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Video: How to Boost Cellular Bonding Performance in High-Traffic Areas
ReelSolver's Tim Siglin and BlueFrame's Chris Knowlton discuss the challenges of streaming via cellular bonding in congested cell-traffic areas, and strategies for boosting performance, in this panel discussion from Streaming Media West 2017.
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Watch the full panel discussion from Streaming Media West, HOW TO: Handling First-Mile Networking Challenges, on the Streaming Media Conference Video Portal.

Read the complete transcript of this clip:

Tim Siglin: When you get to a point with bonded cellular, if you're in a location where there are a lot of people using their cell phones, one of the things that news crews tend to have problems with is if they go into a place, especially overseas where there's a lot cell use in a very concentrated area, they actually have to boost up the bonded cellular to jump from the close towers to towers beyond that, and during the Arab Spring there were some classic examples where in Cairo, in Istanbul, on the squares, they wouldn't be able to get enough connectivity, but by using packages that could boost the bonded cellular, they could actually jump to the next tower and get the signal out.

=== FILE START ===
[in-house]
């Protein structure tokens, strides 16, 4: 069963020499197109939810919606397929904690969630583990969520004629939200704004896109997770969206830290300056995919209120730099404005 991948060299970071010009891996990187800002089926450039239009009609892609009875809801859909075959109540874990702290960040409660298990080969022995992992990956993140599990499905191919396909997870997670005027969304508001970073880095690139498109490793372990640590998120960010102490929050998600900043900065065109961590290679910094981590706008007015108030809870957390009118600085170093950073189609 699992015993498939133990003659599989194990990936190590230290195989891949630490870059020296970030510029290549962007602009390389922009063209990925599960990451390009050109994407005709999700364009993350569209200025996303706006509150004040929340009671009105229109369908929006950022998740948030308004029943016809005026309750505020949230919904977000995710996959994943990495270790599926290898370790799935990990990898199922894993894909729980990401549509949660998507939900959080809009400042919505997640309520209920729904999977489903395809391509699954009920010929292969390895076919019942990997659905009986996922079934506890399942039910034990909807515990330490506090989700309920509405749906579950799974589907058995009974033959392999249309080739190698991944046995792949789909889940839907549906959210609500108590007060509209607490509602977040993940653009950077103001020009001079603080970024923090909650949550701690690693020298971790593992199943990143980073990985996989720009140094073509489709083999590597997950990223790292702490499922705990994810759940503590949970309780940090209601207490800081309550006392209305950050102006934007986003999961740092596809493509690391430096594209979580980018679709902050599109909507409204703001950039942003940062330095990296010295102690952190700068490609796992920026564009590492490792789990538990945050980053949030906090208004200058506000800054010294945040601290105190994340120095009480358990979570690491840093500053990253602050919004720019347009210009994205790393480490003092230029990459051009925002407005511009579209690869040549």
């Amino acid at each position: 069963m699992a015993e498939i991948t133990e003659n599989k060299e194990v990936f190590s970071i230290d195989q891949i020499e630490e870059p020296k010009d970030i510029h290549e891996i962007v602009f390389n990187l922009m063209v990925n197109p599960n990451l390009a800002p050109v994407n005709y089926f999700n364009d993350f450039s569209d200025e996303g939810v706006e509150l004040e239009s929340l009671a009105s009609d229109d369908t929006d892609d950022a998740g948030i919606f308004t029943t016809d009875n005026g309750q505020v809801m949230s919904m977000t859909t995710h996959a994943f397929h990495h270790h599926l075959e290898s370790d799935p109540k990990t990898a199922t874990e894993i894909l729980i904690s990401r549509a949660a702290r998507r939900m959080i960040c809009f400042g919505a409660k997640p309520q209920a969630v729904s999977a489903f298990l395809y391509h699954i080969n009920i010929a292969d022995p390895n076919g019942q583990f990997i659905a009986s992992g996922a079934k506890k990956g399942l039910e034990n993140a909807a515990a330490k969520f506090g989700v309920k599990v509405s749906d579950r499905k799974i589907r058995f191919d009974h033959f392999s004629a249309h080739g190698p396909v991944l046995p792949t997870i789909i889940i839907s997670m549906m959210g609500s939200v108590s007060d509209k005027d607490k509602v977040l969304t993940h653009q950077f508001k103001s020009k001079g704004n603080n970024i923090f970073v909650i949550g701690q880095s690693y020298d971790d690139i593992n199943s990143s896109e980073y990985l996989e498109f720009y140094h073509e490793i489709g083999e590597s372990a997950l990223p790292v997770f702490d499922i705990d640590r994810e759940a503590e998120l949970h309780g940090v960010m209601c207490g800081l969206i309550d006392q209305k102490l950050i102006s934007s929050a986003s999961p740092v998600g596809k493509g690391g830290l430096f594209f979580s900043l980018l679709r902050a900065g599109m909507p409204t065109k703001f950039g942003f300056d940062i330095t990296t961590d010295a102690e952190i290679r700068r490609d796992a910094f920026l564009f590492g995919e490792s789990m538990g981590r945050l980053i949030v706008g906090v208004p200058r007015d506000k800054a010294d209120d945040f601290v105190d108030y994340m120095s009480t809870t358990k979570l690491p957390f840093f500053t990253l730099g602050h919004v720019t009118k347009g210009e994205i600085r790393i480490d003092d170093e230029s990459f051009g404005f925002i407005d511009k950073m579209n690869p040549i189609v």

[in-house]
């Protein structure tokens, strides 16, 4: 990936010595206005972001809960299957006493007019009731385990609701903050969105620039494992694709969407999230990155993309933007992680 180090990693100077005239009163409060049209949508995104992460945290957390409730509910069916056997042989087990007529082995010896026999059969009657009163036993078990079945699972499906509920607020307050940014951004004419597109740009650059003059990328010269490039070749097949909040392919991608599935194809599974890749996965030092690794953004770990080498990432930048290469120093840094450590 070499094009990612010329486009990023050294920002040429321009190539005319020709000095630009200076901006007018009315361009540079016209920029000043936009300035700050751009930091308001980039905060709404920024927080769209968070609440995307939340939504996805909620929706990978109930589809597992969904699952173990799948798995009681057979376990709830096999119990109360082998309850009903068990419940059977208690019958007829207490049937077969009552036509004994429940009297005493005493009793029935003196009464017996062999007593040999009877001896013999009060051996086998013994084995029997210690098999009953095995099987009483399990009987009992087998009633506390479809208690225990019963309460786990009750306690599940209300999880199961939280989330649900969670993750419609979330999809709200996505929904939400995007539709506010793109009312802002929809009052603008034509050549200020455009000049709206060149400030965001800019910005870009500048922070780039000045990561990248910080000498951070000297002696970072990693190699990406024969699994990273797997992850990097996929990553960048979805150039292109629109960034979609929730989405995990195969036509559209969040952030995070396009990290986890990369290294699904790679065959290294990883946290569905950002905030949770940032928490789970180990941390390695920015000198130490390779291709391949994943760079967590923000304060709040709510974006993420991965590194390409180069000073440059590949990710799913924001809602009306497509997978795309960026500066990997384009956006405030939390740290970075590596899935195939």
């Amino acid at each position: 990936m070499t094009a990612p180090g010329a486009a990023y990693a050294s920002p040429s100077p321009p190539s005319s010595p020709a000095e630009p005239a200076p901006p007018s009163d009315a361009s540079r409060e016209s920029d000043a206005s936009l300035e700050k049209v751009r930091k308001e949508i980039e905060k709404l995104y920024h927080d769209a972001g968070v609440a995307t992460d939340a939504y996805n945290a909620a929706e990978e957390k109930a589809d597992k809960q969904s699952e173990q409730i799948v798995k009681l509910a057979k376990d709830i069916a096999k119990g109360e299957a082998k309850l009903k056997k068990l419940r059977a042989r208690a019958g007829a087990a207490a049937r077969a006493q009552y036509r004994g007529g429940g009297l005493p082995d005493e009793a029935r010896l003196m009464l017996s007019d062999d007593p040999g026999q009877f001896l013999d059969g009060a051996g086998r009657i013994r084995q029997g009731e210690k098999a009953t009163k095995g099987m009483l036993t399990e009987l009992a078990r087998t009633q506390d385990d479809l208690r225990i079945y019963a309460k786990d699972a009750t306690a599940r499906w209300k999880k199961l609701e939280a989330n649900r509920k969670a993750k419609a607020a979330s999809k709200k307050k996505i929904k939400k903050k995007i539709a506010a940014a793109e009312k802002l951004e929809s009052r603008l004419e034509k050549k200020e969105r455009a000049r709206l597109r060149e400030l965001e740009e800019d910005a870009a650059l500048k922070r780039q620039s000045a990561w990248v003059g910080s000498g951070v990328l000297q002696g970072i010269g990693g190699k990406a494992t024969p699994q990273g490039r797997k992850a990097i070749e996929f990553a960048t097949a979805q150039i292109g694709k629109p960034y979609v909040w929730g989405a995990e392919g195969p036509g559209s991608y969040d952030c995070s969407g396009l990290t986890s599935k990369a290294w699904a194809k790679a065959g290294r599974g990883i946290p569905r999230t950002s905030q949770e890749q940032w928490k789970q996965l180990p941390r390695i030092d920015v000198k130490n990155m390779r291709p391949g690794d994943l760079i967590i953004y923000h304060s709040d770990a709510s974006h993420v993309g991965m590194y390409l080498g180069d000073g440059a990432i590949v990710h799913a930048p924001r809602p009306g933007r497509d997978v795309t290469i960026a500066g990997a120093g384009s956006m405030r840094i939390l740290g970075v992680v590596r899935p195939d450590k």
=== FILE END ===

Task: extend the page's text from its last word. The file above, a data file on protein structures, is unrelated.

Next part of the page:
Chris Knowlton: And is that an option? I mean, is there an option somewhere in LiveU that says “use next tower,” or “boost my power so I can reach someone else?” How do they go actually about boosting that? Do you know?

Tim Siglin: Some of the solutions are custom-made where they basically increase the power significantly. Ss you look at the sort of eSIM, where you can change from one service provider to another through the same SIM, that's part of the technology that's coming along, because say, for instance, your classic pack has two Sprints, two Verizons, two AT&Ts, and you find you're in a place where the Verizon signal is stronger, what you would do there with an eSIM is roll over to four Verizon's and two AT&Ts.

It's technological advances, in the sort of standard packs there's not something that says I can crank the power up significantly, because that ultimately becomes an RF licensing issue as well for everybody around you.

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